You may be aware of a spreading manifesto urging all freelance content providers in the creative and media industries to stop working for free. If you are unaware, you should read it now.
This manifesto and unofficial movement has been written and ignited by legendary music journalist Barney Hoskyns and, with the support of musician and photographer Mark Pringle, has set up a popular and lively Facebook group that has quickly amassed a large (and growing) number of enthusiastic supporters.
Fortunately for me, I work for these two outspoken guys at Rock’s Backpages where we believe the written word and those who have written them have fiscal worth – hence our online library of music journalism being behind a pay wall – and it was only when I began working for Rock’s Backpages that I realised that me, my time and my work was worth something too. This week marked my one year anniversary of being employed by Rock’s Backpages and finishing my English Literature degree, and in that time my attitude towards working for free in the field of music journalism has undergone some serious alterations.
Believe me, I’ve done my fair share of working for free in the form of long term internships, short stints of work experience and giving my writing away for no money in return, and sometimes, no thanks either. So when young, aspiring students and graduates wanting to work in media raise their objections to Hoskyns’ rallying cry for a unified movement against unpaid labour of, “Well how else will we crack our way into the industry?” they should know that their response is an expected one, and it’s an issue that requires sympathy and reform.
I first began taking on unpaid work experience whilst I was at college and studying for my AS-levels. I began by working as an unpaid but credited researcher on a music documentary which then led to a contact at a national music magazine who offered me a week of work experience. From that point on, throughout college and university, I used my Easter, Christmas and summer holidays to take on more unpaid work placements – some good, some bad and some ugly. One work placement saw staff laughing about previous interns to me, with me knowing they would most likely do the same about me to their next nameless minion. Another asked me to take a spelling and grammar test before being allowed to write picture captions, which would have been fine had the answers to their own test been correct. A further low point was when one major publication failed to provide me with a desk or chair to work at for the duration of my time with them.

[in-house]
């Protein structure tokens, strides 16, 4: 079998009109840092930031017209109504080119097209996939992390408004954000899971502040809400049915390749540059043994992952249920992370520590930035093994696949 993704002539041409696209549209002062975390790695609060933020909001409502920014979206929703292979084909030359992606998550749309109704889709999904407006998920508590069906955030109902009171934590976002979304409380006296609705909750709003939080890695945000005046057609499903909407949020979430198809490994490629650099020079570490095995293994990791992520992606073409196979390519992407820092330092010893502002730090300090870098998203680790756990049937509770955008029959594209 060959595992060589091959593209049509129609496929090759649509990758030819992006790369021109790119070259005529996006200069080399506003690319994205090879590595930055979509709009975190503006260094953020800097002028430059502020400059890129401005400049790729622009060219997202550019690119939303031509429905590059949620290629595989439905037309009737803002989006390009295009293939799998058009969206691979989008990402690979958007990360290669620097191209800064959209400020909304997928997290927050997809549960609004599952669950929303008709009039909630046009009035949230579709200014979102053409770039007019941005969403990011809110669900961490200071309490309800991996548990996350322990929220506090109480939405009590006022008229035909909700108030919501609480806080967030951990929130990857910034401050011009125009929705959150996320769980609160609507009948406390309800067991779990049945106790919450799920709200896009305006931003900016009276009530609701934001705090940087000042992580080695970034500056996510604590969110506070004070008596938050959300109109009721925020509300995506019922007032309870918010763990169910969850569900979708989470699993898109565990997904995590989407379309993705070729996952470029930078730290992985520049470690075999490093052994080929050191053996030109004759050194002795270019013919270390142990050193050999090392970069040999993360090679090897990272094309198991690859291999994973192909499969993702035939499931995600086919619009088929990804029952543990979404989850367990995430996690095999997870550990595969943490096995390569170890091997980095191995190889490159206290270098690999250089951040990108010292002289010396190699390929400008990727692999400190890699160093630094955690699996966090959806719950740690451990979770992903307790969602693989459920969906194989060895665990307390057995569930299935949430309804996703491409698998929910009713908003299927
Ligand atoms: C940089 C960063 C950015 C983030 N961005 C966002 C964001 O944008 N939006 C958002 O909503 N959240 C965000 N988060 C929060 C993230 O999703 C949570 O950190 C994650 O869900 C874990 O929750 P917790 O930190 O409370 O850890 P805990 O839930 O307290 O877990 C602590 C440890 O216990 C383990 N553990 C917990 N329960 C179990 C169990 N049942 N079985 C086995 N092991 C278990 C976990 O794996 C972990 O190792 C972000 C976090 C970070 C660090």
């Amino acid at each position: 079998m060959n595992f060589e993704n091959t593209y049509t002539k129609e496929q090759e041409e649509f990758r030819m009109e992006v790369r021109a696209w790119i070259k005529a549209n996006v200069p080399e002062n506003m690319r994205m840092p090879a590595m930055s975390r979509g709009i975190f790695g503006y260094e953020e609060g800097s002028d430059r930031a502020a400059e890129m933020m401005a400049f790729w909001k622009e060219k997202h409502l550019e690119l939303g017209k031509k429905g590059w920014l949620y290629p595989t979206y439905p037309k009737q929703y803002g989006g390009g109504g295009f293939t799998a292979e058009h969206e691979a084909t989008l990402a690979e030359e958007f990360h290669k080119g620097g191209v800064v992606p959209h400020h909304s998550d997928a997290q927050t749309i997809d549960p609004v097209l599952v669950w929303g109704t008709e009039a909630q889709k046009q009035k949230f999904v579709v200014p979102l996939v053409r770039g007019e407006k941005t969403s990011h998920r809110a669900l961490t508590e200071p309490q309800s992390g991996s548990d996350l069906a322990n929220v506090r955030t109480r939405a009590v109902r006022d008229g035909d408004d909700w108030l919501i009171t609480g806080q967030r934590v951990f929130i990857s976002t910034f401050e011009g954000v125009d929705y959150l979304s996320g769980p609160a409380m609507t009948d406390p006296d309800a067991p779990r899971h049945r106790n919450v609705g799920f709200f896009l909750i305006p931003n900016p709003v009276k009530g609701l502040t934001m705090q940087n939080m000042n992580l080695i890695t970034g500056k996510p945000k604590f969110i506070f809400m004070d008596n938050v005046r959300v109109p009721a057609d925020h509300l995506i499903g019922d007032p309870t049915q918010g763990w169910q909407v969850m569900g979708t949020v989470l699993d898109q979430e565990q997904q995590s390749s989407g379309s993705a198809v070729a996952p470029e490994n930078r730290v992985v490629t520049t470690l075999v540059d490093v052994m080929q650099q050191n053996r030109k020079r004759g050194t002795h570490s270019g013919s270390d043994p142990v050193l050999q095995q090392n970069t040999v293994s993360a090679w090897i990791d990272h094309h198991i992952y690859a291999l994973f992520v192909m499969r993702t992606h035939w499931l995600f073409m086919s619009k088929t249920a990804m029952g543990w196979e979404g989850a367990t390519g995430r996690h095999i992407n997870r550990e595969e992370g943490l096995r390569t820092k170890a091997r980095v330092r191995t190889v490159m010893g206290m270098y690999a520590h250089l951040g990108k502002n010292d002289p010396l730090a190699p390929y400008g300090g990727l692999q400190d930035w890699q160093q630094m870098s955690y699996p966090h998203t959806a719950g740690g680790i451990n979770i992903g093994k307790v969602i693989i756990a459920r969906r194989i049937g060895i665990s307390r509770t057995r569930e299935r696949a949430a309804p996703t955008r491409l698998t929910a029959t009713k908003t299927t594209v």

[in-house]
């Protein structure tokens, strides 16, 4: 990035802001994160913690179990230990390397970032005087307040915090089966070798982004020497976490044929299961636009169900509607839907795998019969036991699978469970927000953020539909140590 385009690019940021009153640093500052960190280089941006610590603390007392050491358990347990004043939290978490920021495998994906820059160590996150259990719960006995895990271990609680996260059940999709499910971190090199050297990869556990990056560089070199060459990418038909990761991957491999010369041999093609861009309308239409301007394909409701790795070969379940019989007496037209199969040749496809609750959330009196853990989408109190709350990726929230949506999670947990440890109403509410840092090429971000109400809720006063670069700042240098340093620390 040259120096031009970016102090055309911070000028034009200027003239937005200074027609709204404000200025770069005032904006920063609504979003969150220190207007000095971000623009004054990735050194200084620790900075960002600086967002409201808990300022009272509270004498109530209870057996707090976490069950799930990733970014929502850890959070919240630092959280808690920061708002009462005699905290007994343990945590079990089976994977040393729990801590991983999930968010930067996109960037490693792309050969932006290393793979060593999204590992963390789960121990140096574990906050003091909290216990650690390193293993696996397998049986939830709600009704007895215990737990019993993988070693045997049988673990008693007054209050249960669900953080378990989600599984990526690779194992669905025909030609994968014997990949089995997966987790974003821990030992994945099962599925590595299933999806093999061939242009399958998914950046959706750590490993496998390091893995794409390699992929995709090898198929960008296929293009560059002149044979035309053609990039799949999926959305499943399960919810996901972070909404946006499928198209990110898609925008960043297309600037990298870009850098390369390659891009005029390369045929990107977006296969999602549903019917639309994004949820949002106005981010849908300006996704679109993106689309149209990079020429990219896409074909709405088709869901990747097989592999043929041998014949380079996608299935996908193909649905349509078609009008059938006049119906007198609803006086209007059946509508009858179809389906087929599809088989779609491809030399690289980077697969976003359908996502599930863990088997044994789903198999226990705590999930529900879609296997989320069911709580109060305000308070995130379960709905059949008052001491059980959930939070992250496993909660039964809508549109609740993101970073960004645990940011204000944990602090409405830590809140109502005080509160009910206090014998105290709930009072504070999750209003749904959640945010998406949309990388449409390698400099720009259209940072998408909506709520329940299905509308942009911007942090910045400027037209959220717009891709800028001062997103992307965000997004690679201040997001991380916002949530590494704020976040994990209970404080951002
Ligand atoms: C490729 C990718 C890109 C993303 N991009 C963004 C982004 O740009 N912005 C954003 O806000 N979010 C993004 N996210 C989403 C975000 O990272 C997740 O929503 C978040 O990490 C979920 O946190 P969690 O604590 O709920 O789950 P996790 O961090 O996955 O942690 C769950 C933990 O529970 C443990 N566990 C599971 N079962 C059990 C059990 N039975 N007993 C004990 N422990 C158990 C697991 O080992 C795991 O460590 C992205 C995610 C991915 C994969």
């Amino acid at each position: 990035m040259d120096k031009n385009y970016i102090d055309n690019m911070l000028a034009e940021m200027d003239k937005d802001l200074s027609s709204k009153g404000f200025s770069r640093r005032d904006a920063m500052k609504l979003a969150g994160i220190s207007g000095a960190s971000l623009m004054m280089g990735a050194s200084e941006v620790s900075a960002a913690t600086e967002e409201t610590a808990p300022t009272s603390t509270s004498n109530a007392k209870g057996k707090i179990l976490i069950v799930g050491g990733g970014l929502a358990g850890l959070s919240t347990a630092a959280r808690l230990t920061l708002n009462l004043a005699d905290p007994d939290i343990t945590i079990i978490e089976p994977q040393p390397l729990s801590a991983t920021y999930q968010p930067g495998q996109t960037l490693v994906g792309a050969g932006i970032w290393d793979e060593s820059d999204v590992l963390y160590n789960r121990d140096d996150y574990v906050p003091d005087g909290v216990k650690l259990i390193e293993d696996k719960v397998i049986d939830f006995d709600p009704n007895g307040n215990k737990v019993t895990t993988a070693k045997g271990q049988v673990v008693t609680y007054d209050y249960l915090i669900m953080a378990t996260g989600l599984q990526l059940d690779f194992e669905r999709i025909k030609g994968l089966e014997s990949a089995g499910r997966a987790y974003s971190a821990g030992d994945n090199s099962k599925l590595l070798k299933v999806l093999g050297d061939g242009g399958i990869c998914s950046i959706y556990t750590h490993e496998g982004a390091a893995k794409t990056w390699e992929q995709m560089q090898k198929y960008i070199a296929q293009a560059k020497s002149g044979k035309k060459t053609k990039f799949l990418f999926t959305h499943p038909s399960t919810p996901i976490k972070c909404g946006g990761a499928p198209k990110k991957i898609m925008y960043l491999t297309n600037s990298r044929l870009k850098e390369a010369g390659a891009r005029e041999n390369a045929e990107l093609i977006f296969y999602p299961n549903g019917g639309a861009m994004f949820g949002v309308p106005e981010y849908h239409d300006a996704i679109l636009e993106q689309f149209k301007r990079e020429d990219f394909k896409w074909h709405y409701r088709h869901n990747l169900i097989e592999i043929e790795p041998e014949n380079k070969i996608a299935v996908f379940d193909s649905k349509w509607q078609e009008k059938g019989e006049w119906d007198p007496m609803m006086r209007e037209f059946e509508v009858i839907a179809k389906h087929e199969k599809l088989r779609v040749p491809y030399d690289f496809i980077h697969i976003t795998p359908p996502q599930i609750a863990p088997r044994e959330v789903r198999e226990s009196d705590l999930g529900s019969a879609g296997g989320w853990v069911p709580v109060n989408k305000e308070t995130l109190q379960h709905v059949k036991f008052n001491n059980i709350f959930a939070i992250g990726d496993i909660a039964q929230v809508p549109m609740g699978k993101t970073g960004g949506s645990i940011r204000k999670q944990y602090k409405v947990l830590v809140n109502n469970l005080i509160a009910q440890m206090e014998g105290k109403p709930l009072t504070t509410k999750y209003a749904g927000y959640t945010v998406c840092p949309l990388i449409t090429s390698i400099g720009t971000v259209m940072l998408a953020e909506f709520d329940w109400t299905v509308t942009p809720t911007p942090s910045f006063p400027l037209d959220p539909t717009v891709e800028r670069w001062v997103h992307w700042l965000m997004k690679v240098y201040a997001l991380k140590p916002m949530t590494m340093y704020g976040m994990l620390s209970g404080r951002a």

So far, so The Devil Wears Prada and at the time, whilst I was a student and embroiled in these experiences, each one did seem important and utterly vital to me ever achieving any success. But were they? No, not all of them. What I found most useful was the free advice I was soliciting from music journalists I was coming into contact with, rather than the free work I was handing out to them. The unflinchingly honest advice one journalist in particular gave me about my writing was more valuable than any work experience could be. Following his criticism I wrote a review that won me a Record of the Day award which proved to be a pivotal advancement for me being able to leave unpaid work behind.